Wednesday, March 23, 2011

In which David B pretends to be a deep thinker

I’ve read a good number of mainstream Xian critiques of the Mormon view of God from various sources, and they generally leave me with a simple question, based on the common claim that the mainstream Xian view of God entails a God who/that is absolutely perfect in every possible way and exceeds in all things, namely:

What's so great about absolute greatness?

This probably sounds like a joke, but it’s a serious question. If a critique of the Mormon conception of God is that the Mormon view entails a God who is not as wondrous as the mainstream Xian view entails,* then why is that supposed to be such a huge criticism? I see no inherent reason that that should be a valid critique; it seems to me that it’s a critique simply and only because it goes against some people’s underlying assumptions about the nature of deity, not because it somehow is a problem with a conception of deity.

And remember, an argument like “Isn’t it better to worship an absolutely great deity than a limited though still great deity?” won’t hold for this—i want concrete arguments here, not arguments in the abstract. It might be better if life here on earth didn’t involve the ebola virus, for example, but proposing an earth without ebola doesn’t make reality any different. I’m looking for arguments that speak to reality—and i haven’t found any yet.

* Something i’m not ceding, but which i offer as a basis for rational discussion on this issue.


Heather the Mama Duk said...

Because that's just the way it is. And your tie is ugly.


marta said...

I'm from Utah (not Mormon) I thought this was true and funny

Chuck said...

hit the "next blog" button and ended up here so i will take a quick stab at an answer.
Belief in an absolutely perfect God, puts an end to my striving, trying and 'i'll do better' religion. There is not hope that i would ever be good enough to be in the presence of an absolutely perfect God. Bad News, that can then lead to good news. He has made a way, totally outside of my striving and ability to, by faith, have imparted to me, His Perfect Righteousness. Good News. So indirectly, the belief in an absolutely perfect God, puts an end to the burden of religion that says, you must do better, to be loved by God.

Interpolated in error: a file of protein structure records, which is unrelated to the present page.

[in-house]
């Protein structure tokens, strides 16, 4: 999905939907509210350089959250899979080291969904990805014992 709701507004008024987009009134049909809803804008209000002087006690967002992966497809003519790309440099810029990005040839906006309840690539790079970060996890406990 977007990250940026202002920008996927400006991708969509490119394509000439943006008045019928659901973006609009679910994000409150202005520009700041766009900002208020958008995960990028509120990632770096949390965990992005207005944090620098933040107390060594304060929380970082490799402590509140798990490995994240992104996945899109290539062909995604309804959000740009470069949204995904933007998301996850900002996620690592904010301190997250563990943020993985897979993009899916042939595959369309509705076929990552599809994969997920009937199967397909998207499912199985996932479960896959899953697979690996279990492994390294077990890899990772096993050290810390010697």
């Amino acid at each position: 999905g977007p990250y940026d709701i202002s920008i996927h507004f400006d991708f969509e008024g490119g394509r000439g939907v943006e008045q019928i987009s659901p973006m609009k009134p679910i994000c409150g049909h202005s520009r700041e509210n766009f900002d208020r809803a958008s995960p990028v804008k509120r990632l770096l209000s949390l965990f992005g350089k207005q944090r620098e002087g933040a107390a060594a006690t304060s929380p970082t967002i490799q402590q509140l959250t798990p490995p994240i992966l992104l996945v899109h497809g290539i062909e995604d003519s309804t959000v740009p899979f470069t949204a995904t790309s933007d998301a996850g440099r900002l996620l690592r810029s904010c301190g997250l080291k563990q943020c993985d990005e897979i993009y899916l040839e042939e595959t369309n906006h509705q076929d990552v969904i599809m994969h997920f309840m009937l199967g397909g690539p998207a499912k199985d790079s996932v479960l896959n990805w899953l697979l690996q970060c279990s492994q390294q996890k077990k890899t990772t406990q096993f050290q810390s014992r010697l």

Thanks for this opportunity to "hash out" my own beliefs.
my blog
chuck bean

David B said...

@Chuck: Interesting take. It seems that your approach assumes that descriptions of an infinitely loving God don’t mean what many people take it to mean? Or are you saying that such a distance between God and us exists that it’s only resolvable precisely because God is infinitely loving, even if we’re not “good enough” to merit it? I ask because even though i suspect that the second option is more widespread in mainstream Xianity, i’ve had enough contact with certain strains of Calvinism that claim the former that i can’t make the assumption one way or the other.

But anyway, i suspect that that approach to it wouldn’t hold in the Mormon scheme of things, due mainly to the Mormon conception of divinity and humanity as different not in type, but only in degree—but i have to think this through a bit more before being really firm about that.

Chuck said...

tried to leave a comment twice
not sure why blogger keeps ignoring me

Chuck said...

so naturally it takes the comment saying that it isn't taking my comments, gotta love the irony.

so i will try again.

I was unaware of the belief in God being different only in degree. My belief is in a perfectly perfect God who is 'other.' This means the laws and commandments only serve to show me I can never measure up. Then on top of all that bad news is placed the "amazing grace" good news that God in sacrificial love has made a way for me to have His righteousness.
No more striving, trying and failing miserably, which was my pattern.
thanks for being willing to have this exchange, i enjoy learning and sharing.